2016: The Year of Grain Legumes

The same organization that declared 2013 “The Year of Quinoa” predicts yet another superfood will take off in 2016. The Food and Agriculture Organization of the United Nations recently named 2016 the “International Year of the Pulses.” While you may not be familiar with the term “pulses” (also known as grain legumes), chances are they’ve already made their way onto your menu. Black beans, kidney beans, lentils and peas are all examples of highly nutritious, cost-effective grain legumes.

Discover how grain legumes aid both diners and restaurant owners, along with new ways your restaurant can take advantage of this food trend.

Primary health benefits

According to a study in the Canadian Medical Association Journal, eating a handful of grain legumes every day can reduce your risk of heart disease and obesity. Not only do grain legumes lower bad or LDL cholesterol by 5 percent, they also leave diners feeling up to 31 percent more full after a meal. On top of improving heart health, grain legumes are made up of about 20-25 percent protein by weight, which is two times greater than the amount of protein found in wheat and three times more than rice.


At just a fraction of the cost of other protein sources, grain legumes provide farmers with the best bang for their buck. Better yet for farmers, grain legumes put nutrients such as nitrogen back into soil instead of depleting its natural resources. This leads to minimal fertilizer costs and enables farmers to plant grain legumes in fields that are otherwise left barren by previous crops. A high return on investment for farmers coupled with low maintenance will result in more competitive prices for restaurant owners – and wider availability of these resources.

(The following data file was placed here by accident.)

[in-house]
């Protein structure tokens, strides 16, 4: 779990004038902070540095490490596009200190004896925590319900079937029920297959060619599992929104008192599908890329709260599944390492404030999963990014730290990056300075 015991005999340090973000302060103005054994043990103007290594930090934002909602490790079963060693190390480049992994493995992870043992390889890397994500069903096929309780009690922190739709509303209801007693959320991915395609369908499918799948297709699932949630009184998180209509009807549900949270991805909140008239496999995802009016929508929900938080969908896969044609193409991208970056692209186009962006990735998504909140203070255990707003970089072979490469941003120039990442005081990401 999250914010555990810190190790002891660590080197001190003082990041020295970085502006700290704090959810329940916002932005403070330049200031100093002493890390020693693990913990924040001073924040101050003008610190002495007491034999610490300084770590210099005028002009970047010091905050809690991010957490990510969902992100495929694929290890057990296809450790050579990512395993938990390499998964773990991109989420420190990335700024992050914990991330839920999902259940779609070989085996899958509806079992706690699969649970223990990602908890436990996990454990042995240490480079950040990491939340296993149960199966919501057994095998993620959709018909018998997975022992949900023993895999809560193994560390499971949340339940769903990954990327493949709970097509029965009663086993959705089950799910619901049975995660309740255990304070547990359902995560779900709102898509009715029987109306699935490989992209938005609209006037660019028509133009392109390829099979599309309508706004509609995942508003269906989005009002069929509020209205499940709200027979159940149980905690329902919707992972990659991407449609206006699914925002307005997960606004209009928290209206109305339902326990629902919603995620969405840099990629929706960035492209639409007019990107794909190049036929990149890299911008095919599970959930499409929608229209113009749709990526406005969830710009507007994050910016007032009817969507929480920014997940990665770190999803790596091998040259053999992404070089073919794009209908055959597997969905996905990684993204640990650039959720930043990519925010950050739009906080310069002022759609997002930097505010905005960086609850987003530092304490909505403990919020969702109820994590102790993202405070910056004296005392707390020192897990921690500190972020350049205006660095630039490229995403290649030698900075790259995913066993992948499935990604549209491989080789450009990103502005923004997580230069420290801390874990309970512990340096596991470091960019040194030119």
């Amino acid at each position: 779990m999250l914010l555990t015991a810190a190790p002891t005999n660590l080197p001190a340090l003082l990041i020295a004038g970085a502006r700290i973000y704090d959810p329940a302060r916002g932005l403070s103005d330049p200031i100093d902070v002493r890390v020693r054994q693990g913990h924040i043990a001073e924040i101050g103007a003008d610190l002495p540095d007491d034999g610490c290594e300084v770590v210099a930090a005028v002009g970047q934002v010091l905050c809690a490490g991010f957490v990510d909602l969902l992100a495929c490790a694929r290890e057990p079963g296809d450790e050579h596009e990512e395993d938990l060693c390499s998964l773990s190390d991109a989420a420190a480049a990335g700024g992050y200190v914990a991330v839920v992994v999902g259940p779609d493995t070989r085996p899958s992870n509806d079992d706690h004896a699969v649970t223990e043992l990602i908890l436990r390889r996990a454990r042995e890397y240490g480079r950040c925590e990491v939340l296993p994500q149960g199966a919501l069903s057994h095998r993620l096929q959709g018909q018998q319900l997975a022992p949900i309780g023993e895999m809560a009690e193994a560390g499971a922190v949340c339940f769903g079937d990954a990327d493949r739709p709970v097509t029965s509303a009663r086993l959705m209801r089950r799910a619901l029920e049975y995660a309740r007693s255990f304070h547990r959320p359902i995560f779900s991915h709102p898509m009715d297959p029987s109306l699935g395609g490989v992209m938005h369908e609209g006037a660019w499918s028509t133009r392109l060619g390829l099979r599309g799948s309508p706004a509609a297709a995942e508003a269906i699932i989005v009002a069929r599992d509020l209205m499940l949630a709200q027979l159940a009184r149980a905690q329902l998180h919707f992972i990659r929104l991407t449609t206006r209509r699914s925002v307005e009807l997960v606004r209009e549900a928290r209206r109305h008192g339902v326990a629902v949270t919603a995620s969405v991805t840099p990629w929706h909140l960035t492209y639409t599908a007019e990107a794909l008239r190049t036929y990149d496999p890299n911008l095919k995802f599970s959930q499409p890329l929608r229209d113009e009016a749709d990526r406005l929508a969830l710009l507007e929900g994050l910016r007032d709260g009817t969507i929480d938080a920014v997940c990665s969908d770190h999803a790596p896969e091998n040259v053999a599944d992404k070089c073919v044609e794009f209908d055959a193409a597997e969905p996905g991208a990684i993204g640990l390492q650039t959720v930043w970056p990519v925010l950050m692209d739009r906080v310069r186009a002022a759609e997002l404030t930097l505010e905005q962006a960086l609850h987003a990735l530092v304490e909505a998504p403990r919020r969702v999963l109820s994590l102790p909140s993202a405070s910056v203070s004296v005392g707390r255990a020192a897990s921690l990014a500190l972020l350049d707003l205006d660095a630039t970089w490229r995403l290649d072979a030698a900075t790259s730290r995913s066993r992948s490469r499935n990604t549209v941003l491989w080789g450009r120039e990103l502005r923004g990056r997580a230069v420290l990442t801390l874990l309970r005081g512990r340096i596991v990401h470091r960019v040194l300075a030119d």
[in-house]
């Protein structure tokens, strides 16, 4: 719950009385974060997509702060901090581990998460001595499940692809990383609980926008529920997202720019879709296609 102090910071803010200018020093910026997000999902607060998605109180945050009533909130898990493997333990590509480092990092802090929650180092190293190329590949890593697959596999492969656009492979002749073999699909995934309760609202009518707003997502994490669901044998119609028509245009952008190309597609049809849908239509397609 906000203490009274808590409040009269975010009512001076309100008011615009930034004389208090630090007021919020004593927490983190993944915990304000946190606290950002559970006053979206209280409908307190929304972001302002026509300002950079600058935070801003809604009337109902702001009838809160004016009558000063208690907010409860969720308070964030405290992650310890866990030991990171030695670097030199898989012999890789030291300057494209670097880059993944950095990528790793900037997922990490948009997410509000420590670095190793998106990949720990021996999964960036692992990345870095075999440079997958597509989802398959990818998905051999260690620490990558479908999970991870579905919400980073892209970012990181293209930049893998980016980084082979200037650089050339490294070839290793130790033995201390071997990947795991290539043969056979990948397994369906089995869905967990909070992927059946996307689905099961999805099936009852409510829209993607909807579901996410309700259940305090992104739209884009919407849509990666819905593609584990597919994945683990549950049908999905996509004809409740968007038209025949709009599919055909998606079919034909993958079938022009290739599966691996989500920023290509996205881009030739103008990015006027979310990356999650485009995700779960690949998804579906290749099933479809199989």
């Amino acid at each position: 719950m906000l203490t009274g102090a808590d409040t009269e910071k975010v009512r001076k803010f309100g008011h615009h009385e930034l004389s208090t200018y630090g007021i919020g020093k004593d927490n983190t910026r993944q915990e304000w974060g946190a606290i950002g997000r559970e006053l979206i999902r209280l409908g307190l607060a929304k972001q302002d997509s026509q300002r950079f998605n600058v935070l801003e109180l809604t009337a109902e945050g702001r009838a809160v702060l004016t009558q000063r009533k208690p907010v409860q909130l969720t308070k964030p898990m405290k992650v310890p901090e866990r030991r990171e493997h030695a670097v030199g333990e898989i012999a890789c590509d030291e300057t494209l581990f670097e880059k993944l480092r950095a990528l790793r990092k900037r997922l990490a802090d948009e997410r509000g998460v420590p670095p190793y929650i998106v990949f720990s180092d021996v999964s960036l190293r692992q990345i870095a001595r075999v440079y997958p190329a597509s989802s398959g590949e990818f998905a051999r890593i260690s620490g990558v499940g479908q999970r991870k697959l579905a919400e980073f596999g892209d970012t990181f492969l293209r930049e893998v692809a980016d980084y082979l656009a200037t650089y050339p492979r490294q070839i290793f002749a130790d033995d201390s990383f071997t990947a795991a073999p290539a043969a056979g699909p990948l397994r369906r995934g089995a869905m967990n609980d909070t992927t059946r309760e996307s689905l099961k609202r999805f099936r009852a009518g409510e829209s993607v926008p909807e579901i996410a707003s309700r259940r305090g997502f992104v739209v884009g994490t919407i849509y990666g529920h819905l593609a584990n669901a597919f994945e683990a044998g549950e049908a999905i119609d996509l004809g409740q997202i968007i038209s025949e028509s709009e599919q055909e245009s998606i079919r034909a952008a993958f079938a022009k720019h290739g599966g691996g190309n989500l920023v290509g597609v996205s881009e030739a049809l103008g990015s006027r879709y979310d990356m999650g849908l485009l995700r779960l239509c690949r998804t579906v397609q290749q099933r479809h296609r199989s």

The self-sustaining nature of grain legumes is one food trend farmers all across the U.S. are already beginning to make the most of. The Montana Department of Agriculture predicts more than 1.2 million acres of Montana cropland could feature grain legumes by 2025.

Serving suggestions

Although grain legumes are most widely used in hummus, soups and burritos, this doesn’t mean such dishes are the only way you can take advantage of this new food trend. From appetizers to desserts, there are dozens of ways to bring grain legumes from a farm to your restaurant’s menu. Puree grain legumes to create a dip or incorporate them into a salad. You can even break down grain legumes into a gluten-free flour or protein powder for use in desserts and smoothies. In any case, make sure you pay attention to customer feedback to determine which dishes customers most want to see on your menu.

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